Blueberry Cider Skillet Pie with Lime Basil Whipped Cream
I’ve learned a few things in the handful of days I’ve lived in Seattle.
People here drive like nice, sane, humans. Unfortunately, I’ve been conditioned by the LA freeways to drive like a pissed off asshole. I’ve been driving in LA since I was a teenager. I need to learn to drive like a sane human.
People here are just nice, in and out of the car. They even smile and say hi as they walk past. And when you email them, tell them you’re new in town and want to be friends, they buy you lunch. Or a beer.
You can also drink the tap water here, unlike the last place I lived it does not taste like smog. It’s actually pretty great.
It’s not even very cold here. It rains often, but really, it’s not that cold. And on that note, running in the rain beats running in the sweltering heat. So, that’s a win for the rainy land.
Beer is a bit different here too, it has a bit of an old soul. I’ll always have a big place in my Craft Beer Heart for California beer, and the burgeoning LA beer scene that is still cutting its baby teeth. The Seattle beer scene is established, it has an old soul’s wisdom with the freshness of youth. It’s exciting in a way that new things often are, but with the comfort of years of experience to guild the way.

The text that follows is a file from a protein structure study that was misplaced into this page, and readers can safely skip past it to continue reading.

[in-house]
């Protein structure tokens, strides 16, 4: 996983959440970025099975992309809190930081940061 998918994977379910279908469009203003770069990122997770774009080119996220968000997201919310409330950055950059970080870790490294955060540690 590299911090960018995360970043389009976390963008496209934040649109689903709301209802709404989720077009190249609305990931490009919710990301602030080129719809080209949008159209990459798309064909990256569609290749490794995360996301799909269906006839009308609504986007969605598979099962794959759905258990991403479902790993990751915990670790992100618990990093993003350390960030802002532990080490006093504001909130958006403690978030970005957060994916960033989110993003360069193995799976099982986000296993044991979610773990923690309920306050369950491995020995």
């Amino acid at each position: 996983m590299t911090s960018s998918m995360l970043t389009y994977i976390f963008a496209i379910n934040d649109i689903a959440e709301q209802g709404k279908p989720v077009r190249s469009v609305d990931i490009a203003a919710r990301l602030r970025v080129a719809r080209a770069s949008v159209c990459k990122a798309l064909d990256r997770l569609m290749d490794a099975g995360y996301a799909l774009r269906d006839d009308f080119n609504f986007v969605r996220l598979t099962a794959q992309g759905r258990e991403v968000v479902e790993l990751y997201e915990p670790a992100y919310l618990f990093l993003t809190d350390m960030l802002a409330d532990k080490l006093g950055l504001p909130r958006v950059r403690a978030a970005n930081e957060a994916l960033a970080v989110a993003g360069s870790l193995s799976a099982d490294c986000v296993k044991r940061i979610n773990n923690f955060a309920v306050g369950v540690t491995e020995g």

Cider is a new venture for me when it comes to cooking. This is the first recipe that’s crossed that boundary into cider cookin' territory. Like craft beer, craft cider is beautiful and thoughtful and insanely drinkable. Washington has given me no shortage of ciders to sample and Finnriver has some beautiful bottles. I used Finnriver Black Currant Cider, which will probably be served with dessert at my next dinner party, it’s beautiful and bold but with a dryness that doesn’t let it get overly sweet. It’s perfect with a tart pie.
So that’s what I made.
A pie with Washington blueberries and Washington cider.
I hope this is an adequate apology for my driving. I’m working on it.
This is a GREAT cast iron skillet. It’s a splurge, but it will last for the rest of your life. You can even pass it down to your kids (affiliate link).